British and Irish Lions second row forward Paul O’Connell’s The Battle won the Rugby Book of the Year award, whilst Tour de France cycling legend Chris Boardman secured the Cycling Book of the year in a category judged by Olympic cycling commentators Simon Brotherton, Jill Douglas, Commonwealth Gold medallist David Millar and Rugby World Cup winning captain Martin Johnson.
Mark Nicholas, one of cricket’s finest broadcasters won The Cricket Book of the Year in a category judged by Sky Sports Bob Willis, Paul Allot and Isa Guha for his memoir called A Beautiful Game.
In a strong night for football The Times football correspondent Oliver Kay was awarded Football Book of the Year by the Football Writers’ Association for Forever Young, which tells the forgotten tale of Adrian Doherty, the prodigious talent who looked set to spearhead Manchester United’s famed class of 92.
And The Sun Shines Now, the superb book written by Adrian Tempany, which deconstructs the dramatic changes that have taken place in English football in the 25 years since the Hillsborough disaster was awarded New Writer of the Year, whilst The Lane by Adam Powley, Martin Cloake and former Tottenham Hotspur Captain Steve Perryman picked up the Illustrated Book of the Year.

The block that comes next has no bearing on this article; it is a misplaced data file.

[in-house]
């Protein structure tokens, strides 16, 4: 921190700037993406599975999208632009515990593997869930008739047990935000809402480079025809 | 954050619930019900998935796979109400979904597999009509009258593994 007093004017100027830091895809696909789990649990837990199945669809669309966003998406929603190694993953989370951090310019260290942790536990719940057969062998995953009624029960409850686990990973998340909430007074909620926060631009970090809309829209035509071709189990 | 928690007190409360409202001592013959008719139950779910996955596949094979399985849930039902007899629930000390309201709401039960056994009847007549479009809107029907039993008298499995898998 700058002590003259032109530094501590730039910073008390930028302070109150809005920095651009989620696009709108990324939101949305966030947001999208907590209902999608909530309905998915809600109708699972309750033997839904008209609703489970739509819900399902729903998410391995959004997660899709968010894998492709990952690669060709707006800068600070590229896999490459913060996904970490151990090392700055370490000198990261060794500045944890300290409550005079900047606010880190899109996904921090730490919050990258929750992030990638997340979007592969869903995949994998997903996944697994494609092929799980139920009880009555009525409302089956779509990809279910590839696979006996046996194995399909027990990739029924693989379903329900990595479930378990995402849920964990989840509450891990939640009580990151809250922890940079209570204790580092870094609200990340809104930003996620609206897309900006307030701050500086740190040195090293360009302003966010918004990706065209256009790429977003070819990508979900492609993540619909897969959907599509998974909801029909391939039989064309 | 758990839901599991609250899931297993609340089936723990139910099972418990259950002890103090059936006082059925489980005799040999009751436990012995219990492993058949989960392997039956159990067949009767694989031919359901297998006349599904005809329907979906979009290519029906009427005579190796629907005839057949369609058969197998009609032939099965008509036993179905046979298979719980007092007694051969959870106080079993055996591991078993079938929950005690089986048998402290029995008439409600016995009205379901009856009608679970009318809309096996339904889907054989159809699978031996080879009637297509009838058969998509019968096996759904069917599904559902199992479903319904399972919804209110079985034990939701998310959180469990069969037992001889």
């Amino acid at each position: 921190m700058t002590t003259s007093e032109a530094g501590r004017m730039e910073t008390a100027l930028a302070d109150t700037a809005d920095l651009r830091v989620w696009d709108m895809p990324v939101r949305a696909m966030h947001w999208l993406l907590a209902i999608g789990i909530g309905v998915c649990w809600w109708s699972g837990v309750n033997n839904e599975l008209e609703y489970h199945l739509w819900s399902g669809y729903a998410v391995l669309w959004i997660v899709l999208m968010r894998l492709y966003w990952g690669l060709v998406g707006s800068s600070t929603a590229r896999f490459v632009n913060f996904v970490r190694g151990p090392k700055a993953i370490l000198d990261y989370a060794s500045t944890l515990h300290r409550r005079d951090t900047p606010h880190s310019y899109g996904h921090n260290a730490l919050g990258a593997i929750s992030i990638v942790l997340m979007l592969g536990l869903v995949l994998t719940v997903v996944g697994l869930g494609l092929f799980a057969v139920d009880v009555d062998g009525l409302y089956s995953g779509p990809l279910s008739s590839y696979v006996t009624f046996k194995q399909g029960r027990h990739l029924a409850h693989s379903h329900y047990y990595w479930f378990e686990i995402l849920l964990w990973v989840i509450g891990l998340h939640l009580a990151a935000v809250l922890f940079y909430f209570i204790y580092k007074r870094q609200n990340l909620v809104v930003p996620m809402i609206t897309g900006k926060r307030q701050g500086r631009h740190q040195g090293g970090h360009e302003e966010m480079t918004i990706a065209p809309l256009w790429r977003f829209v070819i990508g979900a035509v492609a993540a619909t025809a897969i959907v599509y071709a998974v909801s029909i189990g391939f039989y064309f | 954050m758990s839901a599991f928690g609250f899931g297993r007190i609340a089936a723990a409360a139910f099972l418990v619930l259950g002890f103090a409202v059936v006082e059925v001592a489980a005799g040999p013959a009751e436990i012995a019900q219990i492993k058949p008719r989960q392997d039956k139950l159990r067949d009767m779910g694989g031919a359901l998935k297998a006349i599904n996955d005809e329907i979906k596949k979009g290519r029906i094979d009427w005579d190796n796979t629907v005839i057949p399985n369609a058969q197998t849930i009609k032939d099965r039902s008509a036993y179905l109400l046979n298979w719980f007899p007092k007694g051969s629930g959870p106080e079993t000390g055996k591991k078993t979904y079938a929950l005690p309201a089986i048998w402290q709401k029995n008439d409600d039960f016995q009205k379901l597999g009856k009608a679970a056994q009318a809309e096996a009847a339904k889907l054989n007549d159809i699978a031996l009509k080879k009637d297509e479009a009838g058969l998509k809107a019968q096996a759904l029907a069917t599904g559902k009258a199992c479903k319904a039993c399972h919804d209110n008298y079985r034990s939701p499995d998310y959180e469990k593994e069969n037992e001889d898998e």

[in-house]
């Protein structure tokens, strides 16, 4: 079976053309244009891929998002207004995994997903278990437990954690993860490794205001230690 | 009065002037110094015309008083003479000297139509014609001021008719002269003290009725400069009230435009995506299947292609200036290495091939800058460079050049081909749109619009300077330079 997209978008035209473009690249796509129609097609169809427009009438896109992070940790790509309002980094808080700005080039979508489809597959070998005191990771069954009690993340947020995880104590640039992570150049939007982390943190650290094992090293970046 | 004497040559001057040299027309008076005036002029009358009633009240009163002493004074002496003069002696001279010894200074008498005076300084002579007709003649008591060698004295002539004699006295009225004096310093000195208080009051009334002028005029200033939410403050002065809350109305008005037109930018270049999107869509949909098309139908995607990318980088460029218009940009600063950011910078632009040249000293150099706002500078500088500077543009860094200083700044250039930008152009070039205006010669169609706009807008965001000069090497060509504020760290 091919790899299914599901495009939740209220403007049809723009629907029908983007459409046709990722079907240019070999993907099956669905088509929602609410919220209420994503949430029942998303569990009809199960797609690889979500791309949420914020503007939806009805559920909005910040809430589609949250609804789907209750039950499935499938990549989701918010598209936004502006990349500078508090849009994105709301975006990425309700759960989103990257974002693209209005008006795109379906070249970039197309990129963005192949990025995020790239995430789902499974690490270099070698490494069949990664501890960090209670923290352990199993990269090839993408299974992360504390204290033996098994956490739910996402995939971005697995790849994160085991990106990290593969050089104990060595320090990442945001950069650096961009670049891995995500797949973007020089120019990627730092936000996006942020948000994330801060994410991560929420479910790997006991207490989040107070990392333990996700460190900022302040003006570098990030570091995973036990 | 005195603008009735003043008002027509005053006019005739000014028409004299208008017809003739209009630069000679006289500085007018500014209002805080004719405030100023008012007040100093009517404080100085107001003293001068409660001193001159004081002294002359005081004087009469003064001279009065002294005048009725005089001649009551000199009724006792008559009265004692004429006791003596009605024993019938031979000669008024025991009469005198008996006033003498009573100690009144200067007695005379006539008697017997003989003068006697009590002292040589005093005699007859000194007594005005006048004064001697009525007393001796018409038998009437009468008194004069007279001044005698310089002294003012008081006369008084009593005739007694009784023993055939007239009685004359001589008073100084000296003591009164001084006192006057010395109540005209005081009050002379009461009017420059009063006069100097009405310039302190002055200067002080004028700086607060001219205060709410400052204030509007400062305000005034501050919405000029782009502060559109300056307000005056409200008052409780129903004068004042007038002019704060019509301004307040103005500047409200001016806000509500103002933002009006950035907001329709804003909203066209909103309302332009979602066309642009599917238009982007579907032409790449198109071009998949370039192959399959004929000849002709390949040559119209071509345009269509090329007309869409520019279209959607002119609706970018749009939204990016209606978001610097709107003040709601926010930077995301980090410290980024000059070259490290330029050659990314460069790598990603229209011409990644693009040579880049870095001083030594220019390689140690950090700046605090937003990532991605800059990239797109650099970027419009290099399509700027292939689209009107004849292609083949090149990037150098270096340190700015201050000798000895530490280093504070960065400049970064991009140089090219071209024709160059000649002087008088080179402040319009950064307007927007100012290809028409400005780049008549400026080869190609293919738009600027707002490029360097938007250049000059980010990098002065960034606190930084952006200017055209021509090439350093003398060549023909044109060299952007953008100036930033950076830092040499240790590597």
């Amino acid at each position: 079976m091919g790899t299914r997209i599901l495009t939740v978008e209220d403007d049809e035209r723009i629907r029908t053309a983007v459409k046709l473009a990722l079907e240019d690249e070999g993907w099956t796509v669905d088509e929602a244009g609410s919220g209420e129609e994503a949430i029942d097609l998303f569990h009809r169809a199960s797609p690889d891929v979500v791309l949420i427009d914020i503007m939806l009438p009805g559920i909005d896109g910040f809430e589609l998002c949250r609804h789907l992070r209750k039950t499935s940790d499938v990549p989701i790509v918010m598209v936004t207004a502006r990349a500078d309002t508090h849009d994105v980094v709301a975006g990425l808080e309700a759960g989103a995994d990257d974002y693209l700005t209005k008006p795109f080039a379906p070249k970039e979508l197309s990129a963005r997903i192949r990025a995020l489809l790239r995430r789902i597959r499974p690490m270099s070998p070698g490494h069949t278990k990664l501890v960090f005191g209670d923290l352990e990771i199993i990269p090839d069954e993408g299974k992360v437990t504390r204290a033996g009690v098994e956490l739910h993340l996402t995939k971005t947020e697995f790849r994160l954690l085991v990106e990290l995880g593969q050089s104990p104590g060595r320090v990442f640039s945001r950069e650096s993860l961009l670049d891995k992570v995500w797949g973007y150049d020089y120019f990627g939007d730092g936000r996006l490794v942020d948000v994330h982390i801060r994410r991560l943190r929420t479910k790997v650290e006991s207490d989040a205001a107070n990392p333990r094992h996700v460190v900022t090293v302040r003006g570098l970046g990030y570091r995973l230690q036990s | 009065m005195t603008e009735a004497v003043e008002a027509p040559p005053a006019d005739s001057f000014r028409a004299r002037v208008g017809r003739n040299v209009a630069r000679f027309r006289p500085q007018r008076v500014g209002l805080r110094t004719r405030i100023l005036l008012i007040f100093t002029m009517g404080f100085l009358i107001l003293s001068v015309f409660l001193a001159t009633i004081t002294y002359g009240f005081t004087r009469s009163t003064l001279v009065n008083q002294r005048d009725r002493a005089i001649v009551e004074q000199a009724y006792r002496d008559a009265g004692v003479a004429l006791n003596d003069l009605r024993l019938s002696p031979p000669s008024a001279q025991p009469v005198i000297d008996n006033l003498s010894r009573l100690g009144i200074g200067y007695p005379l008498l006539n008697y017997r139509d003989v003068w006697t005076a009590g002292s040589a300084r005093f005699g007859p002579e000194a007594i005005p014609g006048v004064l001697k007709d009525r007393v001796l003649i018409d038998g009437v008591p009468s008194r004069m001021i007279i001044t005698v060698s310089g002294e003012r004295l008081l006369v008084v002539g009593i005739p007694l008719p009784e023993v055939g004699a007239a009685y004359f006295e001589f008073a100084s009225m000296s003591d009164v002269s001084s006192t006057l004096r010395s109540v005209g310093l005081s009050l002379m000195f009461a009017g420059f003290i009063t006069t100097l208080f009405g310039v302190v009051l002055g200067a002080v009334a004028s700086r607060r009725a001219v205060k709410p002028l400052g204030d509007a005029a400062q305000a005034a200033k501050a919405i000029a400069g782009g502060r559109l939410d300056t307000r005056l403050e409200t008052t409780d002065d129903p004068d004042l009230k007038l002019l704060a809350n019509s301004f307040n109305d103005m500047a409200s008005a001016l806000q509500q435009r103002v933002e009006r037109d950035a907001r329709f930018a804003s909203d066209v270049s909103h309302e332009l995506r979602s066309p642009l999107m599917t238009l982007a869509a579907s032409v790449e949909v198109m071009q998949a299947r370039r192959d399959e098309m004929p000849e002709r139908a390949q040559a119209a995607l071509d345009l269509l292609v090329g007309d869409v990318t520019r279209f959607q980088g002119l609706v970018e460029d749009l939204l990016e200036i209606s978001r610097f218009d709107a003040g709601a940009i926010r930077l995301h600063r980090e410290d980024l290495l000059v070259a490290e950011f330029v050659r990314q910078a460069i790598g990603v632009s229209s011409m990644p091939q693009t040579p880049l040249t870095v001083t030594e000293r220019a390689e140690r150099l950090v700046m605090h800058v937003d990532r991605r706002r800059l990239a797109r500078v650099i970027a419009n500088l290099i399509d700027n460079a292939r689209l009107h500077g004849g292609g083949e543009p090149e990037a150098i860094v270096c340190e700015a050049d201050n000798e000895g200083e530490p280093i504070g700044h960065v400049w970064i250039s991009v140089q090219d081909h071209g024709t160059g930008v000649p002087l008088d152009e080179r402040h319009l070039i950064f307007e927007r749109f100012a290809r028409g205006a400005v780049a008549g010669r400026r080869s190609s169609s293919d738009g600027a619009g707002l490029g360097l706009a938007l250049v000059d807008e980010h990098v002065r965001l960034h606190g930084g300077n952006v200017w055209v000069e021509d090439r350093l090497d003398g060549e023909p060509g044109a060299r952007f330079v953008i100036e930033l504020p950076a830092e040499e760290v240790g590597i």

The Times Biography of the Year was handed to acclaimed biographer Robert Wainwright accounting the story of The Maverick Mountaineer – George Finch one of the twentieth century’s most eccentric anti-heroes.
Each of the nine winning titles is now put to an online public vote to determine the overall Cross Sports Book of the Year in association with The Times. Everyone who votes at www.sportsbookawards.com is entered into a prize draw to win £100 of National Book Tokens. The public vote is open until midnight on 9th June with the winner announced shortly after.
The complete list of winners:
Cross Autobiography of the Year
No Nonsense: The Autobiography by Joey Barton (Simon & Schuster)
The Times Biography of the Year
The Maverick Mountaineer by Robert Wainwright (Allen & Unwin UK)
The Professional Cricketers’ Association Cricket Book of the Year
A Beautiful Game by Mark Nicholas (Allen & Unwin UK)
Maserati Cycling Book of the Year
Triumphs and Turbulence: My Autobiography by Chris Boardman (Ebury Press)
Specsavers Football Book of the Year
Forever Young by Oliver Kay (Quercus)
Thomson Reuters Illustrated Book of the Year
The Lane by Adam Powley, Steve Perryman & Martin Cloake (Vision Sports Publishing)
Arbuthnot Latham Rugby Book of the Year
The Battle by Paul O’Connell (Penguin Ireland)
Freshtime New Writer of the Year
And The Sun Shines Now by Adrian Tempany (Faber & Faber)
Sky Sports International Autobiography of the Year
Find A Way by Diana Nyad (Macmillan)
Outstanding Contribution to Sports Writing